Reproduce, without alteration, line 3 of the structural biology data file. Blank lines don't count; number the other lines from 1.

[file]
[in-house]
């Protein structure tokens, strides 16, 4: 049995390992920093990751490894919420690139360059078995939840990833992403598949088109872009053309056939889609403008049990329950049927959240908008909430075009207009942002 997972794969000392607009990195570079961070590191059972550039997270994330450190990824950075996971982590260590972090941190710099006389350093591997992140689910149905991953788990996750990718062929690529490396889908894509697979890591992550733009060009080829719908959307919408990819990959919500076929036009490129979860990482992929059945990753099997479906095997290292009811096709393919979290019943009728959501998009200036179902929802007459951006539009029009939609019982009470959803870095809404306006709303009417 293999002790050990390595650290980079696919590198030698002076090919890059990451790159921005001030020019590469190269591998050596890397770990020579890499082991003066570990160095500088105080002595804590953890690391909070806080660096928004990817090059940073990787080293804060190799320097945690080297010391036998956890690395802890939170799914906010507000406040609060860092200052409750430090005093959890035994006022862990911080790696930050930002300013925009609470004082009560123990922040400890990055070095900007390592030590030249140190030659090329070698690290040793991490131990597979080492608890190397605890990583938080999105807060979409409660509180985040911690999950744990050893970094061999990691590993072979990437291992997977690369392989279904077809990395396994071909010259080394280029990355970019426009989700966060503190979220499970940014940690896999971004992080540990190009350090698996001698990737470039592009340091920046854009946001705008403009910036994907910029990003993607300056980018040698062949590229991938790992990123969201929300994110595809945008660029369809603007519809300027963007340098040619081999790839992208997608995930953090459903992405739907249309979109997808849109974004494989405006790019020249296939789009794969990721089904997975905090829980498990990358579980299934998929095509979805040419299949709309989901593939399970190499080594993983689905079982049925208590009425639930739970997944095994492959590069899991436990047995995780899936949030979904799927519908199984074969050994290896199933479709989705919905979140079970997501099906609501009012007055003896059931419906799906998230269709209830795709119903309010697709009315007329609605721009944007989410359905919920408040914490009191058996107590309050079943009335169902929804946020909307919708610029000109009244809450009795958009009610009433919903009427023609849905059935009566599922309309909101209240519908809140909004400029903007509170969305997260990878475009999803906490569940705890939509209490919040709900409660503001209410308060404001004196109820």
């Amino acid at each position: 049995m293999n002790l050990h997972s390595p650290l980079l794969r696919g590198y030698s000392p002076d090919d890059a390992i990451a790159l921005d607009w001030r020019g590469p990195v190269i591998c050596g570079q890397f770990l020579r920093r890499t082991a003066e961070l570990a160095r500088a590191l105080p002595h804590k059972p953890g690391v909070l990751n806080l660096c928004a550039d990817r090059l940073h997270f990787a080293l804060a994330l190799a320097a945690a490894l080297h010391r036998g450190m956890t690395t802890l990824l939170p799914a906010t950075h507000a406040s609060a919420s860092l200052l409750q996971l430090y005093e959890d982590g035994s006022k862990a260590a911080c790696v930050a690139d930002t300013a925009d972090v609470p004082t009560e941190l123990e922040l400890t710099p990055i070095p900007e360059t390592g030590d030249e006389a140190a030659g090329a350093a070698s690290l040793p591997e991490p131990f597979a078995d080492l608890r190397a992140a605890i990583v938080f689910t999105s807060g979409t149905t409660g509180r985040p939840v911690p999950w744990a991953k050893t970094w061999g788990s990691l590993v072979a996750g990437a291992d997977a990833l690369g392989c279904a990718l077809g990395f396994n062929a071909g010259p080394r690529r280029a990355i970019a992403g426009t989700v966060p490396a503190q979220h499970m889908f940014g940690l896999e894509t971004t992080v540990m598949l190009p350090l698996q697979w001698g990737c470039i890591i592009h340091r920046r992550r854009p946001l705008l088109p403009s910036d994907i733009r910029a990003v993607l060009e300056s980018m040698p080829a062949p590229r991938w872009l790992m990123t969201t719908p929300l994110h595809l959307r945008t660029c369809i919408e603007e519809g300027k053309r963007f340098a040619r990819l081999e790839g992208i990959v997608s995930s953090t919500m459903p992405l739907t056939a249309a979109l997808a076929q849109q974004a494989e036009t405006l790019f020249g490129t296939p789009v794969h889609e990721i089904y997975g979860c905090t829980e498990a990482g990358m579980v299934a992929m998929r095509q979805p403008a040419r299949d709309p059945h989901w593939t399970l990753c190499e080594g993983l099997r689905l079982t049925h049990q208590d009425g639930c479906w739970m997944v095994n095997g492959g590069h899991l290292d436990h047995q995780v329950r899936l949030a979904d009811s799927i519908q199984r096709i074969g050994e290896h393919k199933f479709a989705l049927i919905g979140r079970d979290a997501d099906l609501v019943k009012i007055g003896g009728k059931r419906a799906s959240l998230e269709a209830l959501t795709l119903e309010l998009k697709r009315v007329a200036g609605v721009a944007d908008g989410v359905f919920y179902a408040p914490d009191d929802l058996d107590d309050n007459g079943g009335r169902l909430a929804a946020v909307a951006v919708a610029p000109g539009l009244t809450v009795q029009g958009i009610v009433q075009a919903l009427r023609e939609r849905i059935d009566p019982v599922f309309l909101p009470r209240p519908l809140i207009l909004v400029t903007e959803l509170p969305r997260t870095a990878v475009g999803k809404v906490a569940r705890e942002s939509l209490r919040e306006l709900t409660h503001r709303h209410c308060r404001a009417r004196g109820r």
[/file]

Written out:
């Amino acid at each position: 049995m293999n002790l050990h997972s390595p650290l980079l794969r696919g590198y030698s000392p002076d090919d890059a390992i990451a790159l921005d607009w001030r020019g590469p990195v190269i591998c050596g570079q890397f770990l020579r920093r890499t082991a003066e961070l570990a160095r500088a590191l105080p002595h804590k059972p953890g690391v909070l990751n806080l660096c928004a550039d990817r090059l940073h997270f990787a080293l804060a994330l190799a320097a945690a490894l080297h010391r036998g450190m956890t690395t802890l990824l939170p799914a906010t950075h507000a406040s609060a919420s860092l200052l409750q996971l430090y005093e959890d982590g035994s006022k862990a260590a911080c790696v930050a690139d930002t300013a925009d972090v609470p004082t009560e941190l123990e922040l400890t710099p990055i070095p900007e360059t390592g030590d030249e006389a140190a030659g090329a350093a070698s690290l040793p591997e991490p131990f597979a078995d080492l608890r190397a992140a605890i990583v938080f689910t999105s807060g979409t149905t409660g509180r985040p939840v911690p999950w744990a991953k050893t970094w061999g788990s990691l590993v072979a996750g990437a291992d997977a990833l690369g392989c279904a990718l077809g990395f396994n062929a071909g010259p080394r690529r280029a990355i970019a992403g426009t989700v966060p490396a503190q979220h499970m889908f940014g940690l896999e894509t971004t992080v540990m598949l190009p350090l698996q697979w001698g990737c470039i890591i592009h340091r920046r992550r854009p946001l705008l088109p403009s910036d994907i733009r910029a990003v993607l060009e300056s980018m040698p080829a062949p590229r991938w872009l790992m990123t969201t719908p929300l994110h595809l959307r945008t660029c369809i919408e603007e519809g300027k053309r963007f340098a040619r990819l081999e790839g992208i990959v997608s995930s953090t919500m459903p992405l739907t056939a249309a979109l997808a076929q849109q974004a494989e036009t405006l790019f020249g490129t296939p789009v794969h889609e990721i089904y997975g979860c905090t829980e498990a990482g990358m579980v299934a992929m998929r095509q979805p403008a040419r299949d709309p059945h989901w593939t399970l990753c190499e080594g993983l099997r689905l079982t049925h049990q208590d009425g639930c479906w739970m997944v095994n095997g492959g590069h899991l290292d436990h047995q995780v329950r899936l949030a979904d009811s799927i519908q199984r096709i074969g050994e290896h393919k199933f479709a989705l049927i919905g979140r079970d979290a997501d099906l609501v019943k009012i007055g003896g009728k059931r419906a799906s959240l998230e269709a209830l959501t795709l119903e309010l998009k697709r009315v007329a200036g609605v721009a944007d908008g989410v359905f919920y179902a408040p914490d009191d929802l058996d107590d309050n007459g079943g009335r169902l909430a929804a946020v909307a951006v919708a610029p000109g539009l009244t809450v009795q029009g958009i009610v009433q075009a919903l009427r023609e939609r849905i059935d009566p019982v599922f309309l909101p009470r209240p519908l809140i207009l909004v400029t903007e959803l509170p969305r997260t870095a990878v475009g999803k809404v906490a569940r705890e942002s939509l209490r919040e306006l709900t409660h503001r709303h209410c308060r404001a009417r004196g109820r």